It’s been over 100 years since two recognized leaders in the Tejano community were killed by law enforcement, but descendants of the victims reflect on that tragedy.
Walo Bazan never met his grandfather, Jesus, but Walo is well-aware of his tragic death on September 29, 1915.
“They didn’t do anything wrong. They only came to report a theft that they had stolen their horses, of course,” said Walo.
That report was made at a local Texas Ranger Camp by recognized Tejano community leaders, Jesus Bazan and his son-in-law, Antonio Longoria, after a horse robbery at their ranch.
“My great-grandfather and uncle were in a quandary. They didn’t know whether they should report the stolen horses or not,” said Maria Teresa Brito. “And the reason they didn’t was because if they reported it, they could be seen as bandits.”
However, things took a turn once Bazan and Longoria left the camp.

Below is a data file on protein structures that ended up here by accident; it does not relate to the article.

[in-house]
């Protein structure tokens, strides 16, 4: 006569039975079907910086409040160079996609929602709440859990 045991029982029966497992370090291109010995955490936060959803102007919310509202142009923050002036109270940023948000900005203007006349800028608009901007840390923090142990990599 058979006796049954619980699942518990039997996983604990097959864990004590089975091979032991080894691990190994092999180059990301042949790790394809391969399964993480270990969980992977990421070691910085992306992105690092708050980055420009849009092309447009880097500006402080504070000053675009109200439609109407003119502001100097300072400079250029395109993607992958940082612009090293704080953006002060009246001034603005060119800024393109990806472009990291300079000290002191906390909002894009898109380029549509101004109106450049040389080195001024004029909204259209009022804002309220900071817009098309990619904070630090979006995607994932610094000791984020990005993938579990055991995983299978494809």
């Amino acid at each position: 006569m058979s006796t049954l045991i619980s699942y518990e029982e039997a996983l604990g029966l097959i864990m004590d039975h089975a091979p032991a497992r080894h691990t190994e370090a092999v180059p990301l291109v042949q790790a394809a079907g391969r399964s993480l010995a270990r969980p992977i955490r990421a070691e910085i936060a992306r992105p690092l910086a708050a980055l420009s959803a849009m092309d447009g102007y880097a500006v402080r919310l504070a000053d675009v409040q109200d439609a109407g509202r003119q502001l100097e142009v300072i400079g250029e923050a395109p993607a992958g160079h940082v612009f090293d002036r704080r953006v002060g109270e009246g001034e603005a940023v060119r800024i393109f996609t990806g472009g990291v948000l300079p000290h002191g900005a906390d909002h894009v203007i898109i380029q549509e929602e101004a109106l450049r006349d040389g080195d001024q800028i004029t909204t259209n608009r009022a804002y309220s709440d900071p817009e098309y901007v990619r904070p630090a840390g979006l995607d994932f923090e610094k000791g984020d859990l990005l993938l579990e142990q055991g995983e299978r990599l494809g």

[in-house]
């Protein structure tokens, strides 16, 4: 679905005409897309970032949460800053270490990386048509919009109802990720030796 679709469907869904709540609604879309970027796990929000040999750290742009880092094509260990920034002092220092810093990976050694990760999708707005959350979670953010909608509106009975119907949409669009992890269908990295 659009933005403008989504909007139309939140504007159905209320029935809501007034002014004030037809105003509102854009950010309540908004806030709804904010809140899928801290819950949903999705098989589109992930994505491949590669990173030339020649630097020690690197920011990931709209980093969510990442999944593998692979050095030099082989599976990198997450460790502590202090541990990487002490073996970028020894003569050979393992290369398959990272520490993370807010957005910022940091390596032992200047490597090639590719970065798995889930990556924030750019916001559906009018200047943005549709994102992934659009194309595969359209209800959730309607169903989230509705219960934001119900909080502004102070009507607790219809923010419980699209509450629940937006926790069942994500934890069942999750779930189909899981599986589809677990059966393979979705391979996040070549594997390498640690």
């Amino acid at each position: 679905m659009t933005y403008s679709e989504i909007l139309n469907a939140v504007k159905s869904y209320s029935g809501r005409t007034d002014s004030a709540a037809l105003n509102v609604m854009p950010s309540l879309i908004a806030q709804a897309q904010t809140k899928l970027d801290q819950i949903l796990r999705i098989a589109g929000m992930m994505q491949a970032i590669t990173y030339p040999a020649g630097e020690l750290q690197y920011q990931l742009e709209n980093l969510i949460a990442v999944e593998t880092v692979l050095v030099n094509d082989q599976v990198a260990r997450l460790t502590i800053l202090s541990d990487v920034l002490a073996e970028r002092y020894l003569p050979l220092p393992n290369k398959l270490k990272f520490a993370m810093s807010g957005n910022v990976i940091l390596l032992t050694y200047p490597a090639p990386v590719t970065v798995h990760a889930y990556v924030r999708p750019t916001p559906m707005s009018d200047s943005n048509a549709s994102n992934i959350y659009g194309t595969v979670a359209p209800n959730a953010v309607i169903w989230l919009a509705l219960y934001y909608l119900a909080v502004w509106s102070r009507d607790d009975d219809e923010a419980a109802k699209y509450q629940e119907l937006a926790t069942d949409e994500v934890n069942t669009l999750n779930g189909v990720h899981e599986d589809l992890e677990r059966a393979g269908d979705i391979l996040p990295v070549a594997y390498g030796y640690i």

“The Texas Rangers followed them [and] about 300 yards away from where they were, my grandfather and his son-in law saw their Motor-T coming so they moved to the side of the road,” said Walo.
“And that’s when they pulled to the side and shot them off their horses,” said Brito.
Three days later, Bazan and Longoria we’re finally properly buried where they were shot.
A landmark in San Manuel, which is located over 10 miles away from the burial site, was unveiled to the family this past November to honor the victims of the tragedy.